One of the main tasks for journalists has been always to make sense of the complex changes occurring in the world, and the need for journalists to continue to play this role will not change.
This is the view of Dr. Cherian George, a Singaporean writer and academic who is currently a visiting professor at the Journalism and Media Studies Centre, co-teaching an undergraduate course on Media in the Age of Globalization.
George’s advice to journalism students is to “make yourself indispensible.” “It’s exciting and reassuring that there is no one formula for success. Journalists succeed through different means,” he says. “These can be mastery of a narrow beat, deep knowledge of a society, including its language, or a high level of craft skill, such as editing and distilling dense copy in a short time. It’s a mistake to think there’s only one mold.”
George worked as a journalist himself early in his career, at Singapore’s national daily, The Straits Times. He is currently an Associate Professor at the Wee Kim Wee School of Communication and Information at Singapore’s Nanyang Technological University, and an Adjunct Senior Research Fellow of the Institute of Policy Studies at the Lee Kuan Yew School of Public Policy, National University of Singapore.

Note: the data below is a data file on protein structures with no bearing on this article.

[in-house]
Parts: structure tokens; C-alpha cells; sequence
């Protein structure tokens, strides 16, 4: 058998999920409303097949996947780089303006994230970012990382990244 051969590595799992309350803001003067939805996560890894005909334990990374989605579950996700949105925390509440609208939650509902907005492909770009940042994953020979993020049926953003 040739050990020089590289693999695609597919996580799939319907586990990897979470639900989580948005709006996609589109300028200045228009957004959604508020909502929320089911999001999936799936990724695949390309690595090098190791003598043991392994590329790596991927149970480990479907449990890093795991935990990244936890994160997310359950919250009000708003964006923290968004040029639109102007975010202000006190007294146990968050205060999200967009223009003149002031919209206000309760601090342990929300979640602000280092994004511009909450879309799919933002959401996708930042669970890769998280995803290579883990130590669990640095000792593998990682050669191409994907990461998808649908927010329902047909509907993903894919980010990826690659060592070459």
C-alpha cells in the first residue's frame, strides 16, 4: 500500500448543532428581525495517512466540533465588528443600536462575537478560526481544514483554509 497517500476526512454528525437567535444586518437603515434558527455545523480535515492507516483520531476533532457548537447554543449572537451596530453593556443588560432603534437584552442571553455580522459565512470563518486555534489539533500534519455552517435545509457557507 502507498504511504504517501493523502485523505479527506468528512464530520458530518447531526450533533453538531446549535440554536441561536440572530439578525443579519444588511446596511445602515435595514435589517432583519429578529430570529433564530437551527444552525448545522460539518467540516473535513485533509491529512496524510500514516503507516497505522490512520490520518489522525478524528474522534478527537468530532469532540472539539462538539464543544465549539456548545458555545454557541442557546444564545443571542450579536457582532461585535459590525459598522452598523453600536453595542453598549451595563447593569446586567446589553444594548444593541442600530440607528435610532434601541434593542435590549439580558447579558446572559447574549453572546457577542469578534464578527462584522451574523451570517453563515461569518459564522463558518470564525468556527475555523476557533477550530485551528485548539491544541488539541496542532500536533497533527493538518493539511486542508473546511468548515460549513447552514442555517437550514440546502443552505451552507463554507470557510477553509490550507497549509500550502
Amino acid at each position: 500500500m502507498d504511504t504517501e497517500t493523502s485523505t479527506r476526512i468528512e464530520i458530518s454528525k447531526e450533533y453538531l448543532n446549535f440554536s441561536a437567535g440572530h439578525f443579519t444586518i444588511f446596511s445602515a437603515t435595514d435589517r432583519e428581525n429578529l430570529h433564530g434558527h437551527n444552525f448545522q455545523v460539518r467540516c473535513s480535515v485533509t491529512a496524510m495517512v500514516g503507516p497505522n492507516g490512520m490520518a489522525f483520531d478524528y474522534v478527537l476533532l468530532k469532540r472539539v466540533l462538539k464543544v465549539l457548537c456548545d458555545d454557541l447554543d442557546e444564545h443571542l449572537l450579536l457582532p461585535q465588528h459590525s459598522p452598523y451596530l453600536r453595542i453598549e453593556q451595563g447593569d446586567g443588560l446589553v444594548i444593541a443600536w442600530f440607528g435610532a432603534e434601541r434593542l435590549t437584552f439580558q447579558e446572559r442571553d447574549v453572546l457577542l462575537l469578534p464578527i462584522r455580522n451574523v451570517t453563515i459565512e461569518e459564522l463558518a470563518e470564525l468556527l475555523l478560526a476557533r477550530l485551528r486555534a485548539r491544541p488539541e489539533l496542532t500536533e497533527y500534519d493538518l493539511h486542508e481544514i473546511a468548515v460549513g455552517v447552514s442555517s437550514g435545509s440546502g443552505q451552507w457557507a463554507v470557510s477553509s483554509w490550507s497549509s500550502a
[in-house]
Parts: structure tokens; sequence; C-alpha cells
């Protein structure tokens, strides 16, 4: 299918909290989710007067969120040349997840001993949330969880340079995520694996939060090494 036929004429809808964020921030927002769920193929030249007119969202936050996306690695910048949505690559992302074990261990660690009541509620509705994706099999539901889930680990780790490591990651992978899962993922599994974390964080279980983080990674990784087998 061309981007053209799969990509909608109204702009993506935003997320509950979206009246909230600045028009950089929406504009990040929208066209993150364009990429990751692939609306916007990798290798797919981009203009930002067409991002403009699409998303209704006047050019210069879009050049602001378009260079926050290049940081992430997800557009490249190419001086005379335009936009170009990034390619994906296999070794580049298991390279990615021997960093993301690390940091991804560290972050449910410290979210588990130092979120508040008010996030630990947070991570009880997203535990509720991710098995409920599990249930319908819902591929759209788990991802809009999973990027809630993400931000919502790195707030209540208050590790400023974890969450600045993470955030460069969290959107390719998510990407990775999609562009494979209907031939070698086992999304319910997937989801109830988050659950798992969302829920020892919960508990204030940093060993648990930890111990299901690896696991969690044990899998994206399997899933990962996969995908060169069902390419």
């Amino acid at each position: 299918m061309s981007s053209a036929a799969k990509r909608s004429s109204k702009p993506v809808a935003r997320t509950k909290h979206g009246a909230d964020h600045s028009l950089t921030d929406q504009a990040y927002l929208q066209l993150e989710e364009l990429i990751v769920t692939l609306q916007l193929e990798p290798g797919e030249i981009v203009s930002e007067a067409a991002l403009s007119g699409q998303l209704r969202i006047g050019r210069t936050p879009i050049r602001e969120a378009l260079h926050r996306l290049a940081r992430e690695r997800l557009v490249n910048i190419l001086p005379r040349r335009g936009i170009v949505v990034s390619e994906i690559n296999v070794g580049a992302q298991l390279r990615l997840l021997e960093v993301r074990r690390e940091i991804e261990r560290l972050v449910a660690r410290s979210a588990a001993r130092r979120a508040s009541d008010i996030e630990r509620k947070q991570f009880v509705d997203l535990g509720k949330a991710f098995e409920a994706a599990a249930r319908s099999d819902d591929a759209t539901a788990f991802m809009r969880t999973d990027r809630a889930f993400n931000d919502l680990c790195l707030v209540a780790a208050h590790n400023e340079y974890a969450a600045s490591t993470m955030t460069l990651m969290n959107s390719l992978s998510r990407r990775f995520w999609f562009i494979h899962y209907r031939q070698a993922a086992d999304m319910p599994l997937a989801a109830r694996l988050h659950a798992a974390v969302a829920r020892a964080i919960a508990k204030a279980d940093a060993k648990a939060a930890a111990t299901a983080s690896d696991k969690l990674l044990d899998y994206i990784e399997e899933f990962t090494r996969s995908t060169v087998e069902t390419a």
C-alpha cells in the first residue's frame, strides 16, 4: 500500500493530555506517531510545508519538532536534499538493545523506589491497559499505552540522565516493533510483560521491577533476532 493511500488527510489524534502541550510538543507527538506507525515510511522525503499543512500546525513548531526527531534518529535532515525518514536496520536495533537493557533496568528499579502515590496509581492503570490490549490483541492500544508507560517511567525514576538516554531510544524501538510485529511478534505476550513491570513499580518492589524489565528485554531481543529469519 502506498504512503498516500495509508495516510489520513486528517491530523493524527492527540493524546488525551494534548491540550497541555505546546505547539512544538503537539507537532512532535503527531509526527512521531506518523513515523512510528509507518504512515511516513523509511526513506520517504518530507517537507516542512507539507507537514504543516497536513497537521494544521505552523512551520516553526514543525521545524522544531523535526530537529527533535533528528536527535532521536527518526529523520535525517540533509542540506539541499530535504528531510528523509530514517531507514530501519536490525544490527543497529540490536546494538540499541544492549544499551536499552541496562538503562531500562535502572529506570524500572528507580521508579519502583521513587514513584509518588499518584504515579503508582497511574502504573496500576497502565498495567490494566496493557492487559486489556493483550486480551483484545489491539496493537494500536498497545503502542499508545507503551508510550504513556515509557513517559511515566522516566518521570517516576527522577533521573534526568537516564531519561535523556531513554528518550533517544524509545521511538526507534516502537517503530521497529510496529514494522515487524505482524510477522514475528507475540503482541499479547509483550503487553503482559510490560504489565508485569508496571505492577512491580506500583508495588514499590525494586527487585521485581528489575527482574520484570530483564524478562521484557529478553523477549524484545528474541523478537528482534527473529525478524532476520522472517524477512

His research interests are in media and politics, including censorship and alternative media, and his current focus is on “hate speech” or “extreme speech.” He is the author of three books on Singapore and journalism, the latest of which is Freedom From The Press: Journalism and State Power in Singapore, which deals with restrictions on the media in the country. He is the editor of the journal Media Asia, and writes a blog dedicated to Singapore media issues, Journalism.sg.